Tuesday, June 30, 2020

Taking down 'the Amazon of cybercrime' - a look inside a dark web story

Ads for websites that sell stolen payment card data and online accounts

Back in March, 2020, as the coronavirus pandemic began to dominate the news, one cybercrime story seemed to get washed aside by the rising tide of COVID-themed cybercrime attacks: the taking down of the 'Amazon.com of cybercrime.' I'm fairly sure that, in more normal times, more people would have paid more attention to this headline:
The FBI arrested the alleged hacker behind the 'Amazon.com of cybercrime,' which it says sold $17 million worth of stolen accounts for Gmail and other sites
For me, there were several reasons to smile when this headline appeared, not the least of which was the fact that it represents a very positive step forward for law enforcement in the ongoing effort to rein in cybercrime, an effort I have tried to support for many years.

On top of that, I happen to know Special Agent Brian Nielsen, whose very impressive work is cited in article and in the criminal complaint filed in US District Court in San Diego. The complaint named Kirill Victorovich Firsov as "a Russian cyber hacker, and the administrator of the Deer.io cyberplatform,"

Firsov was arrested on a Sunday night in March at JFK Airport and the complaint was unsealed the next day (a PDF of the complaint is here and if you look at the timing it suggests there was some very fast and skillful foot work by the San Diego feds).

However, the aspect of this headline that really put a smile on my face was the term Amazon.com of cybercrime. This way of characterizing dark web crime markets—like those that Firsov enabled—is something that I came up with in 2018; for example, see this article: Next Generation Dark Markets? Think Amazon or eBay for criminals.

When journalist Jeff Elder from Business Insider called me about the Firsov arrest I used that same characterization. Jeff obviously found it helpful because the article began like this: "When the FBI arrested the alleged leader of an illegal online marketplace last week, they may have made a small dent in what one expert calls "the Amazon.com of cybercrime."

That expert was me. You can read the article here (apparently MSN has a "reprint" arrangement with Business Insider—the article is now pay-walled on the latter's site). This is the part that cites me directly:

"This is the Amazon.com of cybercrime, with easy-to-use, easy-to-access availability and participation – as a buyer or vendor," says independent threat researcher Stephen Cobb, who previously tracked illegal marketplace activity for Eset, a cybersecurity company.

Apart from Eset being ESET, Jeff was true to our conversation and the point I was trying to make. My efforts were undoubtedly bolstered by the fact that I had prior experience—from early 2019—covering this topic with another journalist, Kai Ryssdal from Marketplace on NPR. That meant I had quite a bit of "evidence" that I could share with Jeff. Like this screenshot of an online market, annotated here for educational purposes:

As you can see, markets like this make buying stolen payment card data as easy as buying something on eBay or Amazon. And of course, they provide an easy way for the criminals who do the data stealing to monetize their operations. Like any well-organized market there are incentives—like seller and product ratings—to ensure that shoppers get good products at competitive prices.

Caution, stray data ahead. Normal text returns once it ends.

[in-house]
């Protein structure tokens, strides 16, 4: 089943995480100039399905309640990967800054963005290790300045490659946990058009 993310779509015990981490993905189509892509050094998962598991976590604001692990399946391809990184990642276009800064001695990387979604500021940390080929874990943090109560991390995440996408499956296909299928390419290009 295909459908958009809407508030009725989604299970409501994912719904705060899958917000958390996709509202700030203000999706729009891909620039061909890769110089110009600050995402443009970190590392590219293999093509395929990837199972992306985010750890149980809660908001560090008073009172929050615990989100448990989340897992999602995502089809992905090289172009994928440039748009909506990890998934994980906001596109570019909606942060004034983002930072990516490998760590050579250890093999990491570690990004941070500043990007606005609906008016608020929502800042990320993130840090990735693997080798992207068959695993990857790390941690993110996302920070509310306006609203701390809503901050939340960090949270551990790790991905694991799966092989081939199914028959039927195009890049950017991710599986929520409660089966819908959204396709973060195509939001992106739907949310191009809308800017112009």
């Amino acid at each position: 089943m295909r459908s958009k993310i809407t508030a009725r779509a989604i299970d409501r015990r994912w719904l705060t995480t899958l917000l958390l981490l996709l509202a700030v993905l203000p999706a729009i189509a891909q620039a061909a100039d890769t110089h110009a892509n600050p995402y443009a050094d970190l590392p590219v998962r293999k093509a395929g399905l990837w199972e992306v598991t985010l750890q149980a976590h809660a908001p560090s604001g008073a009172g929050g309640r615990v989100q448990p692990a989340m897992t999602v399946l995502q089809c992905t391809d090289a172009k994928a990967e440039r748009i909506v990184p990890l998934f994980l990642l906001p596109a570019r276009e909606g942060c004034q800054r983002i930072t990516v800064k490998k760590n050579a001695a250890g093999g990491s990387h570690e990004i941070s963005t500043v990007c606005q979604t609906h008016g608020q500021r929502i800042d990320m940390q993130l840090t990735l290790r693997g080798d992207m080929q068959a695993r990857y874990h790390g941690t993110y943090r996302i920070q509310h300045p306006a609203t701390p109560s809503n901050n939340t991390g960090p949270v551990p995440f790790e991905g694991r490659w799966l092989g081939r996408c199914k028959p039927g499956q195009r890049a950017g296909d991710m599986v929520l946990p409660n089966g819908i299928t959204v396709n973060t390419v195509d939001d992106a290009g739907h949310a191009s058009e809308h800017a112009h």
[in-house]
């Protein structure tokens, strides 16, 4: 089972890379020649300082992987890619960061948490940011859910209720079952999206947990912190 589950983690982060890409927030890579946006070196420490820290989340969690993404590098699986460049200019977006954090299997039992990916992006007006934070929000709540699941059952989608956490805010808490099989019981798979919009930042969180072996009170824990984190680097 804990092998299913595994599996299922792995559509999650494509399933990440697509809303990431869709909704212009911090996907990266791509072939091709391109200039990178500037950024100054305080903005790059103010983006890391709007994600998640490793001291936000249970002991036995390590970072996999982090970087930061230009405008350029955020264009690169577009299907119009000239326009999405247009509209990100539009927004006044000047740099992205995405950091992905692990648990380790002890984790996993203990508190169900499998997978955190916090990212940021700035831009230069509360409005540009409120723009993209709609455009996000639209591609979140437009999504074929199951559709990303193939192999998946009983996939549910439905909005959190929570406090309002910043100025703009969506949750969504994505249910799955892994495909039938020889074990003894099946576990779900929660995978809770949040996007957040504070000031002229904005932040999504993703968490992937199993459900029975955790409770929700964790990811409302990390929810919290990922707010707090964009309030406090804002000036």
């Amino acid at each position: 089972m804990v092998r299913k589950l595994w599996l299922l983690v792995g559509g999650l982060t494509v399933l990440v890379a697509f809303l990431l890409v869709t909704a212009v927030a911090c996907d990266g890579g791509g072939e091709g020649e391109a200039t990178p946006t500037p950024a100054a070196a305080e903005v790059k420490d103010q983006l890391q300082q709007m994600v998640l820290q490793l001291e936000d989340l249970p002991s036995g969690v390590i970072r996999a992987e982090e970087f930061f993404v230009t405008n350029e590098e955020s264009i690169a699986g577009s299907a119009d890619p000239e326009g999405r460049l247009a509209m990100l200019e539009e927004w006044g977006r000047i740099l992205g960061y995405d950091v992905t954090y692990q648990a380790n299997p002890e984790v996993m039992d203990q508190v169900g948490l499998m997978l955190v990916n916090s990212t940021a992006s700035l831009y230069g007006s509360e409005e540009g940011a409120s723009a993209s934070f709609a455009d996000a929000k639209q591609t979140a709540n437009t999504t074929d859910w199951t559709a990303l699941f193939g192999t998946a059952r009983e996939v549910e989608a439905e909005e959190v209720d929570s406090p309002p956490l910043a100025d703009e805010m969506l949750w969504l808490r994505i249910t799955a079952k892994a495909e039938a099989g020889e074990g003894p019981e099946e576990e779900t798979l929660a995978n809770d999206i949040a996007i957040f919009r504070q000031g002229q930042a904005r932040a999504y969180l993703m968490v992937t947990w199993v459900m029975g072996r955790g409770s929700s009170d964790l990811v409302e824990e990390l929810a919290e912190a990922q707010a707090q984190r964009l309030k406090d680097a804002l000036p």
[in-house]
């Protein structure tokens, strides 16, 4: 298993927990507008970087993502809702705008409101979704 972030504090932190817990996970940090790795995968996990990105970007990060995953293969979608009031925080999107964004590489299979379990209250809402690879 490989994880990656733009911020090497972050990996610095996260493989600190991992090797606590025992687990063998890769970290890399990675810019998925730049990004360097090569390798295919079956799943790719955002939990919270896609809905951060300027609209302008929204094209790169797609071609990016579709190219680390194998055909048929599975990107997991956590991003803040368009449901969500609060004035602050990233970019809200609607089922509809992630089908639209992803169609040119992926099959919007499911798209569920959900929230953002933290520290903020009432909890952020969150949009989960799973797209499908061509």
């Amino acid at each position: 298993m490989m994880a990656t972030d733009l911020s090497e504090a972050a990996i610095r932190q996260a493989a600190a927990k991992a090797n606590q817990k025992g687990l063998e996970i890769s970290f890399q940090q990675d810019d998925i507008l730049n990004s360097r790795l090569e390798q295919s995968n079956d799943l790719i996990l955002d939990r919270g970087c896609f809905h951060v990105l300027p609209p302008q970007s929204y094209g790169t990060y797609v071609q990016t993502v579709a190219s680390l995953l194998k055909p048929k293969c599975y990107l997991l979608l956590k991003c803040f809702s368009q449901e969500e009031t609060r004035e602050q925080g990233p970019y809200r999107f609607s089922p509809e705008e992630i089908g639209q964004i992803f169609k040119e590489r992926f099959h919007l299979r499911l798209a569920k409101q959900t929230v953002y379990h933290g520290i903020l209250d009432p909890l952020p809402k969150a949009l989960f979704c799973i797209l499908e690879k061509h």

These Amazon-style mechanisms help to explain how a bunch of criminals can buy and sell things without ripping each other off, as does the use of digital currency and an escrow system. The marketplace provider withholds payment to the seller until the buyer gets the goods and approves them.

By charging a fee for escrow and other services, the marketplace provider stands to generate considerable revenue while maintaining a semblance of respectability as "merely enabling commerce." (That is just one of many ethical cop-outs that help to sustain cyber-criminal activity.)

Flashback: Kai goes to the Amazon (of cybercrime)

So, how did I end up to talking to journalists about dark markets like this? Journalists who cover breaking news like to talk to people who are considered experts in the field of human endeavor to which the news pertains. Some experts welcome such conversations as an opportunity to provide context and clarity to complex topics, thus helping to broaden understanding of such topics.

If the expert happens to be self-employed and short of funds for marketing and PR, this interaction can be mutually beneficial. It can also be helpful to companies who are interested in "educating the market" for their products, which is why ESET—a maker of security software—was happy for me to work on this when I worked there (disclaimer: I no longer work for ESET and have zero financial ties to the company; I think they make good products but I know I make no money if you buy them).

The radio piece that I did with Kai Ryssdal about the business of cybercrime and the online markets that support it was skillfully orchestrated by Maria Hollenhorst. A lot of preparation was needed to produce a segment that was relatively short, but full of information. I thoroughly enjoyed working on it and was very impressed with how quickly Kai saw what I was hoping he would see: that the dark web enables "crime as a business enterprise," complete with Amazon and eBay style marketing techniques. So please enjoy listening to: Ever wondered what the dark web is like?